Big batteries leap to new charging record, displace gas in evening peaks

Hazelwood big battery BESS engie eku
Hazelwood big battery. Source: Engie

The addition of a number of new big battery projects is being felt on Australia’s main grid, with a big leap in the record for battery charging in the middle of the day over the weekend, and continued to displace gas as a provider in the evening peak in Victoria.

According to grid data collector NEMLog GPE2, the record for battery charging leaped to 766 MW on Sunday at 12.55pm, up more than 110 MW from its previous peak of 650 MW set in January.

Much of this activity was focused in Victoria, which hosts the country’s biggest fully operating battery, the 300 MW, 450 MWh Victoria Big Battery, and the 150 MW, one hour Hazelwood battery, (pictured above), the first battery to be connected to the site of a former coal fired power station.

Victoria set its own new record for battery charging at the same time, a new peak of 424 MW, although NEMLog noted that this was only slightly above the previous record set last Thursday.

At the time of the new battery charging records, prices across the main grid were mostly negative, at an average of minus $3 a megawatt hour, and particularly in Victoria, where prices had fallen to minus $30/MWh.

The battery charging was soaking up three per cent of total production of the grid of just under 24 gigawatts, with pumped hydro soaking up another 2.8 per cent.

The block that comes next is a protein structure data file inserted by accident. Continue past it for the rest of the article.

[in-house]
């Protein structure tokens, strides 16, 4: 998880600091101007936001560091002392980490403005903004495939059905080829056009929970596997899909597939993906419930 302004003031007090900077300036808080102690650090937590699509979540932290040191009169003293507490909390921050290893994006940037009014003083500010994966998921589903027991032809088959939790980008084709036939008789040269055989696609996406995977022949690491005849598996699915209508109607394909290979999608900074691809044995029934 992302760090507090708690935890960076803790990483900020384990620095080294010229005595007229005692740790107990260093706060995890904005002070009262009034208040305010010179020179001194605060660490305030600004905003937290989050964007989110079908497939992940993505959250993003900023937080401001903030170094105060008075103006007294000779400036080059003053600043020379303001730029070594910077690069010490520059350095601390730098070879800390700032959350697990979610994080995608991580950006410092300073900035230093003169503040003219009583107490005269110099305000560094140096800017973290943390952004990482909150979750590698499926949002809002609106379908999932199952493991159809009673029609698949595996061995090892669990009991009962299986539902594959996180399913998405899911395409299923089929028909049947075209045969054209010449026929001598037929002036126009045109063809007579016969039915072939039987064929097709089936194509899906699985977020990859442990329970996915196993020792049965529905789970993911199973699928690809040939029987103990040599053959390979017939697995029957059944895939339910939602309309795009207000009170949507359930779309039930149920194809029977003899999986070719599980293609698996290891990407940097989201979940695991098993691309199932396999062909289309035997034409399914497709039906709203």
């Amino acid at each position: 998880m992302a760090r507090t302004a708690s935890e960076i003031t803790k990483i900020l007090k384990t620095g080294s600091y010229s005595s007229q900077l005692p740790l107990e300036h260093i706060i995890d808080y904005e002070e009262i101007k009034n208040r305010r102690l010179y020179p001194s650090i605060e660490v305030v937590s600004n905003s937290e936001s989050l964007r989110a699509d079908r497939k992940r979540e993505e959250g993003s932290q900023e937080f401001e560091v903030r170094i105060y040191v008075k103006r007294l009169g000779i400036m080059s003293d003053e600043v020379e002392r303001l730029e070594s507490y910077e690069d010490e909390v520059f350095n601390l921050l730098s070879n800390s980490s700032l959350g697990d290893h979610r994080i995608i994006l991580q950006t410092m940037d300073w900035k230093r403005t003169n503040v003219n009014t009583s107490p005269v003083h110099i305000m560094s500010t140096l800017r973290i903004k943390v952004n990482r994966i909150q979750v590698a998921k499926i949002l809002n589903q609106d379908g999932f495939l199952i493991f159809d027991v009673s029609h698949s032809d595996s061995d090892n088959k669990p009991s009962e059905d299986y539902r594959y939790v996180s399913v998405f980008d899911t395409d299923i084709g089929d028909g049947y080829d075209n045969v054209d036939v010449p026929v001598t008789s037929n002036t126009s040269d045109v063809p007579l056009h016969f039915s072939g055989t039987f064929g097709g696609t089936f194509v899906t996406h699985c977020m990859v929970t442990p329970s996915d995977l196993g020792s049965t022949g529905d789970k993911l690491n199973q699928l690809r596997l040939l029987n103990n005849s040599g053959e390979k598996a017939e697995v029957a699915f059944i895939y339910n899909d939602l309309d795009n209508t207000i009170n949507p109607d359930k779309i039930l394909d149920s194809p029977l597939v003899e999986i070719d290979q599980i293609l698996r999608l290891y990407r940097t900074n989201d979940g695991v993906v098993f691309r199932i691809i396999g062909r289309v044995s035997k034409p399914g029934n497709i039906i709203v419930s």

Interestingly, battery storage in Victoria continues to displace gas as a provider into the evening peak, with more than 200 MW of battery output on Saturday night, and zero from the state’s peaking gas generators. Battery storage often supplies more into the evening peak than the gas generators, particularly at lower peak prices.

This is just a taste of the anticipated changes in Australia’s grid in the coming decade along with the growth of wind and solar, and the huge amounts of storage – particularly batteries – that are being added to the network.

More than 4 GW of battery capacity is currently being added to the grid, and another 9 GW (with an average four hours storage) is being sought through the new Capacity Investment Scheme. The CIS’s latest storage auction, seeking 600 MW of battery capacity, attractive offers from 19 GW of new projects.

Still, Australia still has some way to go to catch up with California, where the impact on the grid of battery storate – both charging and discharging – is ten times greater.

In recent weeks, battery storage in California has soaked up more than 5.5 GW at times, or up to 31 per cent of load. In the evening peaks, battery storage has regularly become the biggest supplier to the grid, often for periods for 2.5 hours or more.

This pattern of charging and discharging is already being seen in South Australia, which has a 75 per cent share of wind and solar in the grid.

This is expected to become even more marked in Western Australia, where 1.4 GW and 5.6 GWh of new battery storage capacity is being added to the grid with the specific task of shifting the output of solar from the middles of the day to the evening peak.

Get up to 3 quotes from pre-vetted solar (and battery) installers.